Second Round of Intra-Afghan Peace Talks: AIHRC’s Demands from the Negotiating Parties

Press Release 
January 4, 2021 
Second Round of Intra-Afghan Peace Talks: AIHRC’s Demands from the Negotiating Parties 
We congratulate you for the progress you have made and for finalizing the rules of procedure for the Afghanistan peace negotiations. We eagerly await your return to the negotiation table on January 5th, 2021. We are writing this letter to draw your attention to the need for an urgent ceasefire, the importance of victims’ participation, and the significance of human rights and victims’ rights in the agenda of the talks. This follows our previous letter and engagements as well as relevant public statements.  
The urgent need for a ceasefire:
The ongoing negotiations provide an historic opportunity for an end to war, and for lasting peace in Afghanistan. However, the hope for peace is overshadowed by the continued violence and loss of life and livelihoods.  The violence continues to harm civilians, including women and children, severely impacts public participation in the peace process, discourages public gatherings and active participation of women, media and religious scholars, and is draining public hope for the process. We thus renew our call for a ceasefire and call on you to appoint a joint committee to specifically discuss ceasefire, mechanisms for monitoring of ceasefire, as well as appointing a joint team to investigate any continuing incidents of violence, such as targeted attacks, including those against journalists and human rights defenders. Afghans should not have to wait for full agreement on a political roadmap to enjoy their rights to life, security and fundamental freedoms. 
A victim-centered process: 
The war in Afghanistan has victimized millions of civilians. We have widows, orphans and people with disabilities caused by the conflict in all our communities and villages across Afghanistan. The war has not left any community or area untouched.  Civilians have been harmed and continue to be harmed by suicide attacks, IEDs, targeted attacks, night raids and airstrikes. These victims are the reality of Afghanistan and they have legitimate rights and demands. We are encouraged to hear that both negotiation teams want to pay special attention to victims and their concerns. We once again call on you to agree on a mechanism to bring the victims and their voices to the table. The victims of war want to and deserve to be heard, and to have their pain and suffering acknowledged. Their main demand for ending the atrocities and ensuring they are not repeated needs to be respected by both sides now.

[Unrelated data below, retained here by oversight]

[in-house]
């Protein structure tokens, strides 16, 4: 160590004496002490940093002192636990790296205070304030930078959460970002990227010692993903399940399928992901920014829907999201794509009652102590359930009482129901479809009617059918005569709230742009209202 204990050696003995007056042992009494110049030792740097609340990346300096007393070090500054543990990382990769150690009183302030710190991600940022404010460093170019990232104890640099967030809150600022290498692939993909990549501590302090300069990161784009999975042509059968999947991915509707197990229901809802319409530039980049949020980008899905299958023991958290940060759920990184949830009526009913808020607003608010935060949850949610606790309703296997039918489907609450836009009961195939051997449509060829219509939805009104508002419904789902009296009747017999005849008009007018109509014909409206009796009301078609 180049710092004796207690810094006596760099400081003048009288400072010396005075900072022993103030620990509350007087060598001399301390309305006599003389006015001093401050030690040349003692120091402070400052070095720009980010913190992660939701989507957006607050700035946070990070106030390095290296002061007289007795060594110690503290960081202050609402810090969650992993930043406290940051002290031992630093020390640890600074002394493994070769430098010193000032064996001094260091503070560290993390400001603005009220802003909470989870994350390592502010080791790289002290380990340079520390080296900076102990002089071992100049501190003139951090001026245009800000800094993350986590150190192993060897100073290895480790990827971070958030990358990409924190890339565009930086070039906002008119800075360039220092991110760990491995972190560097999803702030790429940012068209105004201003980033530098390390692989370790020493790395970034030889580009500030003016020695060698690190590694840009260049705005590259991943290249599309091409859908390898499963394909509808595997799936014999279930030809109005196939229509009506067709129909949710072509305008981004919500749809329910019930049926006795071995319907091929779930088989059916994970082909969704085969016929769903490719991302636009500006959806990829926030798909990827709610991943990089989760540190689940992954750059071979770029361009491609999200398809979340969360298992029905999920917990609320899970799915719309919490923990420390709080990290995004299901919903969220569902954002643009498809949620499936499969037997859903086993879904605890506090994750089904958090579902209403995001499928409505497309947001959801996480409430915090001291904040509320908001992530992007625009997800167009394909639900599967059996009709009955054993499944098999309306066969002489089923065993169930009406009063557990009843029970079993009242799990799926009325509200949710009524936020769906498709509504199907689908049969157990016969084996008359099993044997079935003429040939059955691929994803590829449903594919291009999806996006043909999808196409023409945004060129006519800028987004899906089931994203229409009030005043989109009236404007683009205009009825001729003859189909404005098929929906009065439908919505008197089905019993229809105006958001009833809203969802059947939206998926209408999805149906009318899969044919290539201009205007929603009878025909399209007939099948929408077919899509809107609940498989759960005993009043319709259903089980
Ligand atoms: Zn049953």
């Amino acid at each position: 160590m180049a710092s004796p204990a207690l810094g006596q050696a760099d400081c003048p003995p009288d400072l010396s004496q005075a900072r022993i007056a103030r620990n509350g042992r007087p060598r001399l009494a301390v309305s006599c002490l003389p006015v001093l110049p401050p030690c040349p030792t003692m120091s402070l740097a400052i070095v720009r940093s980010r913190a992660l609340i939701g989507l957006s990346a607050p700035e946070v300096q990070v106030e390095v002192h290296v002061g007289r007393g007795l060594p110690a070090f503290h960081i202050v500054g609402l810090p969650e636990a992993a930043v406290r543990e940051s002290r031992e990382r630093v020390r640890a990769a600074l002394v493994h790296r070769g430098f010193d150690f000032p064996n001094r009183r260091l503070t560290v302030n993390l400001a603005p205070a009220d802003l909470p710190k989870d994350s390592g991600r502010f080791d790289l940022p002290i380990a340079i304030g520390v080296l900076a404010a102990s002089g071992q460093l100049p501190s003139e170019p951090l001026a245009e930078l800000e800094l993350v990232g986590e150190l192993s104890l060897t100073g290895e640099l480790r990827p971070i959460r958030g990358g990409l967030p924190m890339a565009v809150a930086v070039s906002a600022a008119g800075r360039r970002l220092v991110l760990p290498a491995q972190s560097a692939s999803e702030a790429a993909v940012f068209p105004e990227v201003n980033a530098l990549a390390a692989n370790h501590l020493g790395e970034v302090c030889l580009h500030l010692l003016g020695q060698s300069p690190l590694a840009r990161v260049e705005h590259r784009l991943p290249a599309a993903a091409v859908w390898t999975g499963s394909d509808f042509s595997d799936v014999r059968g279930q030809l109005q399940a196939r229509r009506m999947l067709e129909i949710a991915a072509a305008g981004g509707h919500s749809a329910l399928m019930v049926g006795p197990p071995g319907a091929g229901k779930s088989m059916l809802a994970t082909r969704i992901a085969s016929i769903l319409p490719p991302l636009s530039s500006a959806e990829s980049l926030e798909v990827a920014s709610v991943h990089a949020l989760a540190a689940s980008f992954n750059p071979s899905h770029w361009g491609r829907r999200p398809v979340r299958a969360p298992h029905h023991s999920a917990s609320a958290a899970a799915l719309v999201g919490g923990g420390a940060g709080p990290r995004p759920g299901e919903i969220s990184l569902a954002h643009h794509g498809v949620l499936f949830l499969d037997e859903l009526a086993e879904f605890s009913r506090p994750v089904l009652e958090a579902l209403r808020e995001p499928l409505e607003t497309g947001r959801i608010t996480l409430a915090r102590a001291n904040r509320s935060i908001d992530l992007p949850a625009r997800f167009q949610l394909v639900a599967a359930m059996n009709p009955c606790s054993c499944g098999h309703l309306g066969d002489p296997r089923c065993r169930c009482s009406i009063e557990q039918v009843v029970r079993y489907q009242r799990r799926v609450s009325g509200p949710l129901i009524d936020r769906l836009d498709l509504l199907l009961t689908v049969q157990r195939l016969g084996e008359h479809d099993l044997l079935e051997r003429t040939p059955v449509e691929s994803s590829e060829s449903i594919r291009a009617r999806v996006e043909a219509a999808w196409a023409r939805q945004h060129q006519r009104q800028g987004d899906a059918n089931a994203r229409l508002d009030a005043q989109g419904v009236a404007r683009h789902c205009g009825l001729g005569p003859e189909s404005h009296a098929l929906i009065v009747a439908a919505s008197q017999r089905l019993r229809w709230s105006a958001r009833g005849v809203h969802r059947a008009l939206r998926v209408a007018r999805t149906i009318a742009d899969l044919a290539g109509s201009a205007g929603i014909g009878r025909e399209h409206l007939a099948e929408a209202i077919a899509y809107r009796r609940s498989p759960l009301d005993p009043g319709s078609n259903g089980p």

Addressing victims’ rights help to solidify peace:
In addition to the presence and participation of victims, we urge the inclusion of victims’ rights in the agenda of the negotiations.  Victims will play an important role in reconciliation and healing; acknowledging the challenge of addressing these long-term needs, and the responsibility of the post-settlement state, will help to address the bitterness and pain of the past, and offer the possibility of peace at the community level.
As the national human rights institution, AIHRC strives to protect and promote human rights of all Afghans in every national process. We thus express again our readiness to provide expert advice on human rights as needed to both parties. We will additionally continue to monitor the process and advocate for a peace process centered on the human rights and dignity of all Afghans.